Maintaining Tax-Exempt Status
Unfortunately, some nonprofits lose their tax–exempt status by not following the rules and regulations. This topic is covered here because more often than not it is due from failure to file IRS reports. There are other situations, though, that also jeopardize the tax exempt status of nonprofits, including AVOs.
According to the IRS your Tax-exempt AVO will jeopardize its status if it ceases to be operated exclusively for one of the exempt purposes identified under section 501(c)(3) of the Code. But what exactly does this mean? In its Life Cycle of a Public Charity publication, the IRS explicitly lists the actions in which an AVO may or may not engage and the obligations it is responsible for upholding. According to the IRS's compliance guide, a 501(c)(3) organization:
must absolutely refrain from participating in political campaigns of candidates for local, state, or federal office;
must restrict its lobbying activities to an insubstantial part of its total activities;
must ensure that its earnings do not inure to the benefit of any private shareholder or individual;
must not operate for the benefit of private interests such as those of its founder, the founder's family, its shareholders, or persons controlled by such interests;
must not operate for the primary purpose of conducting a trade or business that is not related to its exempt purpose, such as a school's operation of a factory;
may not have purposes or activities that are illegal or violate fundamental public policy;
must satisfy annual filing requirements.
Besides the preceding, it should be noted that failing to file an annual return (e-Postcard, or other 990) or notice for three years consecutively results in the automatic loss of tax exemption for an organization. As discussed in a preceding section, the loss of tax exemption means that you will have to begin paying corporate income tax on your annual revenue; you may even be subject to back taxes and penalties if your remitted payment is not calculated based on the effective revocation date of your tax-exempt status. Additionally, loss of this federal classification may result in the revocation of any other tax exemptions (such as PA sales tax) that have been awarded to your organization by the state. This also means that donors will not be able to receive a tax deduction for any contributions they make to your organization after the revocation date.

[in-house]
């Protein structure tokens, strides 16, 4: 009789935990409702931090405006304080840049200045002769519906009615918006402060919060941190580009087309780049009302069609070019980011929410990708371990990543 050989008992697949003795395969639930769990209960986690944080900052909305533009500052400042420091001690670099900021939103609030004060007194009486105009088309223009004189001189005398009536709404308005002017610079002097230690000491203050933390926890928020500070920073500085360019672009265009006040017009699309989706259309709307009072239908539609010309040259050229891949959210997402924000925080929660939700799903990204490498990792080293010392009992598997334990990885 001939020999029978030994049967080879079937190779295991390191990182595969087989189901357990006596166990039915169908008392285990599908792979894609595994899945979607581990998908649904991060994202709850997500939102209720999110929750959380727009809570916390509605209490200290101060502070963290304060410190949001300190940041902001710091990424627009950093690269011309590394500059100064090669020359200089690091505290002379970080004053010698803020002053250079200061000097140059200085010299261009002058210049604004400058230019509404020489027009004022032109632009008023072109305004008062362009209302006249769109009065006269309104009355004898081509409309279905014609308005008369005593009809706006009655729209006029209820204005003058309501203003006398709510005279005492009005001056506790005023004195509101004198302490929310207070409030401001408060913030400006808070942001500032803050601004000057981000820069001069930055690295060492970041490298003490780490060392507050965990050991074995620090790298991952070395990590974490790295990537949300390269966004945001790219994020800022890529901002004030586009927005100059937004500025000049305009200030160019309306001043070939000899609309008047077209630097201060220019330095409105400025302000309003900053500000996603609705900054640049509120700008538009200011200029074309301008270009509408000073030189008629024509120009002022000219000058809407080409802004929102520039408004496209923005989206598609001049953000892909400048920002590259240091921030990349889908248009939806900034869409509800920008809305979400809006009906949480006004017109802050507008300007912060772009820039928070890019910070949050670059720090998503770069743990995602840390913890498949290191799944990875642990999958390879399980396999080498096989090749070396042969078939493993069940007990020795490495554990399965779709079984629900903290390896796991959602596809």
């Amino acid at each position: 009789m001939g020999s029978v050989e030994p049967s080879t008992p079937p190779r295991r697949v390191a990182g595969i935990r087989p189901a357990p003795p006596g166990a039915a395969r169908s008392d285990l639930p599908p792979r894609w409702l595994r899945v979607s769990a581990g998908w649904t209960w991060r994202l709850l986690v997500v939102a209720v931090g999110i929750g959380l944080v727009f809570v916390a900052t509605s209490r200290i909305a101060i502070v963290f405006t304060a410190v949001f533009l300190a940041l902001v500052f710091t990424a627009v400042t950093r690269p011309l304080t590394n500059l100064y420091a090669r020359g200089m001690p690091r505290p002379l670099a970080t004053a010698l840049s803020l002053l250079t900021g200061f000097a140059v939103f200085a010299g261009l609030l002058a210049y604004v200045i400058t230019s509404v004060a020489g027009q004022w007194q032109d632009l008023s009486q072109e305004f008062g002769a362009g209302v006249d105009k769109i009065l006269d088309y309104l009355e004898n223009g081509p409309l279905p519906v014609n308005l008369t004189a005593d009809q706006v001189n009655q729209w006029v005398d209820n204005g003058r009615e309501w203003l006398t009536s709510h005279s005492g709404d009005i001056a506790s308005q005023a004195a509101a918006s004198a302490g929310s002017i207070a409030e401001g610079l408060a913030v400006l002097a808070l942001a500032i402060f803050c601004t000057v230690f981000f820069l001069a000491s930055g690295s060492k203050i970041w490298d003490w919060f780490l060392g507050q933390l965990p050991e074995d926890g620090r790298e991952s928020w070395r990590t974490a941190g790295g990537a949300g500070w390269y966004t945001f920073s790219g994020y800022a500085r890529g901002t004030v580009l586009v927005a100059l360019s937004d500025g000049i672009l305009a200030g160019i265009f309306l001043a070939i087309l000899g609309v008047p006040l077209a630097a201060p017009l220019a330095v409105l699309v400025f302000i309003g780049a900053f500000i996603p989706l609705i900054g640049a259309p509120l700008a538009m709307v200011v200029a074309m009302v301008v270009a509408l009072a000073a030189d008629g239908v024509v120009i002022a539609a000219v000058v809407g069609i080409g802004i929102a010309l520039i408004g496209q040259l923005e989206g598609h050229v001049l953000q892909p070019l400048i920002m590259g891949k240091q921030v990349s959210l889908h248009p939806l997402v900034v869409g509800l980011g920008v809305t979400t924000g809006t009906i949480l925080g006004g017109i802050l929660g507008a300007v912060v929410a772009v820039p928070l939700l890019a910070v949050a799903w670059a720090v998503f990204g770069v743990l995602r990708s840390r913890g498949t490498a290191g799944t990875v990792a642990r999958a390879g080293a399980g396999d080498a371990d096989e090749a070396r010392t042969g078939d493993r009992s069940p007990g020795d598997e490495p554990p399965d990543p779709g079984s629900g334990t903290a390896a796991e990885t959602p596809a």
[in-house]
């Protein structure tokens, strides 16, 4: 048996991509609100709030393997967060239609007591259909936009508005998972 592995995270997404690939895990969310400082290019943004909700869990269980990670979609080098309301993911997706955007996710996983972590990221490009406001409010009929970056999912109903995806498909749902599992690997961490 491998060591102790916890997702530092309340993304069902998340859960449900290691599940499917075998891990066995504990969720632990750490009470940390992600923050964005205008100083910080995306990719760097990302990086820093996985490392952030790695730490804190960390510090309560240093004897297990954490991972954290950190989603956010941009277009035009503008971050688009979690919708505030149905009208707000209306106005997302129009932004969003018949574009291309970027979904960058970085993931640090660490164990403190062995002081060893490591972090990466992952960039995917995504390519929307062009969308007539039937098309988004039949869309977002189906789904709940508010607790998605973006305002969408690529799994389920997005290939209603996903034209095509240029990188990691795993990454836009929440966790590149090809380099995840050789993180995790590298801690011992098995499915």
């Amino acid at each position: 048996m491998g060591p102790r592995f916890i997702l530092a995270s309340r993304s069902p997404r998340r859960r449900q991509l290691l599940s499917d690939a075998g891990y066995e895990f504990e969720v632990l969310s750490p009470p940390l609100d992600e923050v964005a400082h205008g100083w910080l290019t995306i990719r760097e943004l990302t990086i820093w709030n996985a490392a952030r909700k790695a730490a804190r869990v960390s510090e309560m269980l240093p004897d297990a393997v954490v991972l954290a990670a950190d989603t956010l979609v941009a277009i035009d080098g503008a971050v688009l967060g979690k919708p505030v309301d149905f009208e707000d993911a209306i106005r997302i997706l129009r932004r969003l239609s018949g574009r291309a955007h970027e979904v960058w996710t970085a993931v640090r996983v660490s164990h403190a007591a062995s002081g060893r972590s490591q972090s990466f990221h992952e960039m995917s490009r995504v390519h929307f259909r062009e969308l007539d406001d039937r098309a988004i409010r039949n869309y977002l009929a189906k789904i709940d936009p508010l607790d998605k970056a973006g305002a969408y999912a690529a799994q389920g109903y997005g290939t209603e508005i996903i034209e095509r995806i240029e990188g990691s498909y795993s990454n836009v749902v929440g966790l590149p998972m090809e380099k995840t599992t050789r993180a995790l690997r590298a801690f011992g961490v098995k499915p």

If you still have questions regarding compliance rules and procedures, please consult IRS Publication 557, Tax-Exempt Status for Your Organization and the Life Cycle of a Public Charity. The IRS provides through its Website invaluable information to your group regarding any other questions you may have including the following: Educational Products, Workshops and Seminars for Exempt Organizations offered; How to Stay Exempt tutorial; and StayExempt.IRS.gov companion Website. The IRS also offers a newsletter for exempt organizations called EO Update specifically geared toward tax-exempt organizations; this free publication can help you stay current on the latest developments in tax law that affect charities and non-profits, so take advantage of it if you can. You can subscribe to EO Update here.
Finally, for additional assistance, please consult a tax adviser. Tax-exempt status and tax law compliance are not matters that should be regarded lightly. If you are unsure of something, ask a professional; the loss of your organization's status should not be a risk you are willing to take. Good luck!
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